Eve of Battle

The labors at Belle Plain had taken their toll. The Fourteenth Connecticut was able to muster only about 300 men, down from more than a thousand in the three and a half months since leaving Hartford. Col. Dwight Morris was one of the casualties. He fell seriously ill at Belle Plain and did not accompany the men of the Second Brigade when they marched through cold, heavy rain back to Falmouth on Saturday, December 6th. Col. Palmer of the 108th New York was given command of the brigade, a man whose performance at Antietam had been questioned by some.

That evening the rain changed to heavy, wet snow. The rest of the army had already built their winter quarters, often only a rustic log hut with a canvas or tent roof, but shelter all the same. For the men who had endured heavy labor and harsh weather for the past three weeks, they would continue to endure the elements until they could build their own huts.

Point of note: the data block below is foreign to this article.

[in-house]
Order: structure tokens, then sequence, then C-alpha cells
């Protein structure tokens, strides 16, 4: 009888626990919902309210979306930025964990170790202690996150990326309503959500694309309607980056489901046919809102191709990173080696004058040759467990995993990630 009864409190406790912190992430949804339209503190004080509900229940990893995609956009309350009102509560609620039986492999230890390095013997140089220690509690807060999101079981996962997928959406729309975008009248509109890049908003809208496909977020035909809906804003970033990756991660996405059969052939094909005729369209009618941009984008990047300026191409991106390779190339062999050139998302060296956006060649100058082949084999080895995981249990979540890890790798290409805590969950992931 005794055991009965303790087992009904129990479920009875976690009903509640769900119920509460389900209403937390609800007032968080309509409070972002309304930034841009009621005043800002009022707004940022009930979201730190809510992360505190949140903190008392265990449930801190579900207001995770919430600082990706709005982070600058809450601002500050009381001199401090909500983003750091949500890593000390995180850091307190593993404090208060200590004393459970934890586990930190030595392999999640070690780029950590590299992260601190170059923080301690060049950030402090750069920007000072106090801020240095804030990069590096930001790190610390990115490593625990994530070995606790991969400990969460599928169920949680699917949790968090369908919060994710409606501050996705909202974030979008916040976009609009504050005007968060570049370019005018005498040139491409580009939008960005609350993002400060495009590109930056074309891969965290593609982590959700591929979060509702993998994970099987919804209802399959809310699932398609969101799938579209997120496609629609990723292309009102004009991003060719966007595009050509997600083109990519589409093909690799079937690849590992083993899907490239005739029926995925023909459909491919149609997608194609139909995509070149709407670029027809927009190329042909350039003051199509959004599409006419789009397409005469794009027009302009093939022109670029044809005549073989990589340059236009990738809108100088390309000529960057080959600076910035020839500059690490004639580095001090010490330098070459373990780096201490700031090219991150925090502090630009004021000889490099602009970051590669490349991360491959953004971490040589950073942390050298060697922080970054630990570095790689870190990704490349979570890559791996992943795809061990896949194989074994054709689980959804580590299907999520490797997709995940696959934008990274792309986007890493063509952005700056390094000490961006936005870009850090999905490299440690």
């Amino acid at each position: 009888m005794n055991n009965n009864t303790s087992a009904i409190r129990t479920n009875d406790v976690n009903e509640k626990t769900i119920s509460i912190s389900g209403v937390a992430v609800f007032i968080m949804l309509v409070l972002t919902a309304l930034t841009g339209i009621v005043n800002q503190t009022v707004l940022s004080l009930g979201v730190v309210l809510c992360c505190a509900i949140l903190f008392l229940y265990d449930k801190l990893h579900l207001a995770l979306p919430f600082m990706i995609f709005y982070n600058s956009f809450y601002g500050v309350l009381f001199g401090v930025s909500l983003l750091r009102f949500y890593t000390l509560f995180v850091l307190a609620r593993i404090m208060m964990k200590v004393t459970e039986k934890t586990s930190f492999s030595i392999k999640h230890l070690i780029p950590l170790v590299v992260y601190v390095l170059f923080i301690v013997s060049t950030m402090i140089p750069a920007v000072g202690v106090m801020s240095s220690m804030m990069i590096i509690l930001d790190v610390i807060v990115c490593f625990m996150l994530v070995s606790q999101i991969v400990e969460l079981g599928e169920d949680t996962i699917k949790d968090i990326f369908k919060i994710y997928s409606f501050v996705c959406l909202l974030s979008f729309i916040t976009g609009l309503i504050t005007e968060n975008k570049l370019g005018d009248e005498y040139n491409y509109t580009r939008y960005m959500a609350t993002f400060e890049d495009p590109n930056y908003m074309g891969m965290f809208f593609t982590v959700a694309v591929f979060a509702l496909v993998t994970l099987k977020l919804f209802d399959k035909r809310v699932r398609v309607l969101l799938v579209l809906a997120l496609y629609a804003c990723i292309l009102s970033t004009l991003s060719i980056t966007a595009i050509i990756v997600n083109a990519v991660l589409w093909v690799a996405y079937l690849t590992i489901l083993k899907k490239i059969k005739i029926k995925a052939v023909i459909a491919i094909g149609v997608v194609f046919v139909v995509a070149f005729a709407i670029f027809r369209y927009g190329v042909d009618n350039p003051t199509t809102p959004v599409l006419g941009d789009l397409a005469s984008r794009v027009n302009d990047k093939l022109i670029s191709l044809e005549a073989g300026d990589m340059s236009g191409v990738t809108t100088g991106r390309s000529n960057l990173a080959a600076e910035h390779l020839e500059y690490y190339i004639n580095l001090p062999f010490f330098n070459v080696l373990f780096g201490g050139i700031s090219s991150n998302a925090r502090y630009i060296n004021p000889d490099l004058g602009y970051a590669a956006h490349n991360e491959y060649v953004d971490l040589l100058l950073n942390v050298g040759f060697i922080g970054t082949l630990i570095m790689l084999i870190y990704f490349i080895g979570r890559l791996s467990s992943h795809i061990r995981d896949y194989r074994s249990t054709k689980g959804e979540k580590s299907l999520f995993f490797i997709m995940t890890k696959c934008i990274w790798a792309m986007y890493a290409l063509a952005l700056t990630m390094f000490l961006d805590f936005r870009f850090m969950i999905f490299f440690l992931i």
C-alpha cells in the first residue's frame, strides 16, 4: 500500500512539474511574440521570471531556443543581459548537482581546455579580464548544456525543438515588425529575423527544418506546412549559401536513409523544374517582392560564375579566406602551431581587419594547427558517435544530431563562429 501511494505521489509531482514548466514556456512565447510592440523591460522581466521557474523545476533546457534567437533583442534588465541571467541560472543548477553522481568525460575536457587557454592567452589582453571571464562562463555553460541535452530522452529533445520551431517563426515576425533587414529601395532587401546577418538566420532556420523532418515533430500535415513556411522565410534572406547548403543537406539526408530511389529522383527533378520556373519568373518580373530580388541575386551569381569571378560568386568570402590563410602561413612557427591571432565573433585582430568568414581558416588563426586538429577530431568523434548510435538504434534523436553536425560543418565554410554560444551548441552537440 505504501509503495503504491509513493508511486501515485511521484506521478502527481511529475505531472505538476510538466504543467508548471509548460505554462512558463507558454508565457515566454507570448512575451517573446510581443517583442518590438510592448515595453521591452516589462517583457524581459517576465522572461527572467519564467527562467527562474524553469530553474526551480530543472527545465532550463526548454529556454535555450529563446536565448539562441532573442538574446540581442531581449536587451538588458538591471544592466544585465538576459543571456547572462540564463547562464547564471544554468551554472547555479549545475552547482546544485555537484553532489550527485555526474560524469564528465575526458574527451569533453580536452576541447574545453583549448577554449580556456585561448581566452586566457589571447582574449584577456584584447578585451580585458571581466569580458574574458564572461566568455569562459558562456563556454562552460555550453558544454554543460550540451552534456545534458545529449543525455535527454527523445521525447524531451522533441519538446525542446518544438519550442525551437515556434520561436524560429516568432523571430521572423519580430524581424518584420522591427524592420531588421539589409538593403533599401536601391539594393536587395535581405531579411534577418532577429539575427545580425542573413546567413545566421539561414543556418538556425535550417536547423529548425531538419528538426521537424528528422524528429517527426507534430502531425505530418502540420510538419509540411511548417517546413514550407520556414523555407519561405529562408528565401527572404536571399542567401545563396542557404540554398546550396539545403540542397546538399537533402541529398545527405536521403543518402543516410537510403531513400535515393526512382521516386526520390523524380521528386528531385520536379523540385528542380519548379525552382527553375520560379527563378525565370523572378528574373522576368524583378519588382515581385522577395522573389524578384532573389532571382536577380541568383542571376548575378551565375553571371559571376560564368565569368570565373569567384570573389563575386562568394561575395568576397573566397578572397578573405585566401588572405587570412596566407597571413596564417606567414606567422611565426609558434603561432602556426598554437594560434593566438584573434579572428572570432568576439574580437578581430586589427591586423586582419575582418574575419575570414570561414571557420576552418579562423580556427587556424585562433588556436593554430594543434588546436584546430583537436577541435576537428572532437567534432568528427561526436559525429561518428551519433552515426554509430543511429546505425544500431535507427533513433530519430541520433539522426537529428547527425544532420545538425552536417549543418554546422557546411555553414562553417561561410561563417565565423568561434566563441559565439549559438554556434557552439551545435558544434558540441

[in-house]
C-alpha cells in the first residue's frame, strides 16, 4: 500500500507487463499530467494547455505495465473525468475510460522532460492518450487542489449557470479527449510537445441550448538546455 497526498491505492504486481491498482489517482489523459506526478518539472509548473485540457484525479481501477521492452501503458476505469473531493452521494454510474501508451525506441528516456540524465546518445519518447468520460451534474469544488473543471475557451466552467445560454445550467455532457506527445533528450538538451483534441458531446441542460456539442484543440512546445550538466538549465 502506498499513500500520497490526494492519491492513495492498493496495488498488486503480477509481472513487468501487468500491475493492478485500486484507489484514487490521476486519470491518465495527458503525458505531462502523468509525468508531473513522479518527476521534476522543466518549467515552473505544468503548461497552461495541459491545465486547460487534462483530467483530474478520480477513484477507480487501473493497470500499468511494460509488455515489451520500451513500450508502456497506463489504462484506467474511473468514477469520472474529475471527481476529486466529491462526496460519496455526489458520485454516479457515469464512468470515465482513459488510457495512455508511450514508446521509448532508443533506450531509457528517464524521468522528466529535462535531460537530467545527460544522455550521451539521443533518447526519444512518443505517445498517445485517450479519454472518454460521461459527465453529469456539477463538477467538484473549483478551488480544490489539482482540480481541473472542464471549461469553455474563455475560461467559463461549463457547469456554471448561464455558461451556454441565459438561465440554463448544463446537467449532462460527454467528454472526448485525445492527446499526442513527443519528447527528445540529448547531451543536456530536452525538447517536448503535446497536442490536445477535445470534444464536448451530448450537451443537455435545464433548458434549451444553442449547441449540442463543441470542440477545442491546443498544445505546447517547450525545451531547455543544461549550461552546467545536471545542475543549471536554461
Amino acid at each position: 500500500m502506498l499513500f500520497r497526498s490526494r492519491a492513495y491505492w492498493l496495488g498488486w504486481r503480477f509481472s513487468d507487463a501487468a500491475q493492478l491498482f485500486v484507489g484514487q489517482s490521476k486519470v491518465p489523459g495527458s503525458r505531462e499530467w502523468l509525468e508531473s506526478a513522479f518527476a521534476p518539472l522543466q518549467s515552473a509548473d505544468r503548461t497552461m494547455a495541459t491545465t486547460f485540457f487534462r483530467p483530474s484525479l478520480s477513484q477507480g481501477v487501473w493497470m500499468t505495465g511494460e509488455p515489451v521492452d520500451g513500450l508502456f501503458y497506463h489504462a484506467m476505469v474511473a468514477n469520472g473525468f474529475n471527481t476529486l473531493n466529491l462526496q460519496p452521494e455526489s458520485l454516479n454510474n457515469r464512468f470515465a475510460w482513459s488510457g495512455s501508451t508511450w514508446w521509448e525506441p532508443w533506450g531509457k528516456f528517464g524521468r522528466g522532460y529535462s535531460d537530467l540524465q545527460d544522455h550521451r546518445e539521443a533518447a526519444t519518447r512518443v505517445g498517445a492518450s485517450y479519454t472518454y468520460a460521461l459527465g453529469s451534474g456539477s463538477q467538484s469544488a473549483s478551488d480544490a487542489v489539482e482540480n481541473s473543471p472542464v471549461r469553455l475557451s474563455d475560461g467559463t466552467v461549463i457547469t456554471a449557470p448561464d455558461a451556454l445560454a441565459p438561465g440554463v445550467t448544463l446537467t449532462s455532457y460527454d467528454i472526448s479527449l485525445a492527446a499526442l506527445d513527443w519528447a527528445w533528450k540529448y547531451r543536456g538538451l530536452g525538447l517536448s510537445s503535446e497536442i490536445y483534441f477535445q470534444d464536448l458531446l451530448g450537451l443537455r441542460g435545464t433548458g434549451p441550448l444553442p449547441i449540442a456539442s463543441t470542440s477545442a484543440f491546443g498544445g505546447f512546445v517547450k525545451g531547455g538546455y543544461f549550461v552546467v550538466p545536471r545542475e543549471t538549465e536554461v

But the war intervened. Before dawn on December 11th, engineers began building three pairs of pontoon bridges across the Rappahannock River. The men of the Fourteenth Connecticut started marching toward the river. By mid-morning, with the bridges about two-thirds complete, Rebel sharpshooters opened fire and cleared the Federal engineers from the bridges. Work was delayed several hours until Union infantry crossed the river and drove the Rebels out of the city of Fredericksburg late in the day. The bridges were finished that evening.

The men of the Fourteenth Connecticut were near the head of the long Second Corps column when it began to march across the river shortly after dawn on Friday, December 12th. The Fourteenth Connecticut at first occupied a portion of Sophia Street alongside the river, then later in the day moved one block further into the city to Caroline Street. Here they would spend the night, taking shelter from time to time in some of the homes vacated by the townspeople, and warming themselves by fires kept burning in many a basement kitchen.

There would be little sleep that cold night, because all the men knew what awaited them on the morrow. The Rebels had spent weeks preparing a warm welcome and every soldier in the ranks knew that, come morning light, he would be required to try out that welcome.

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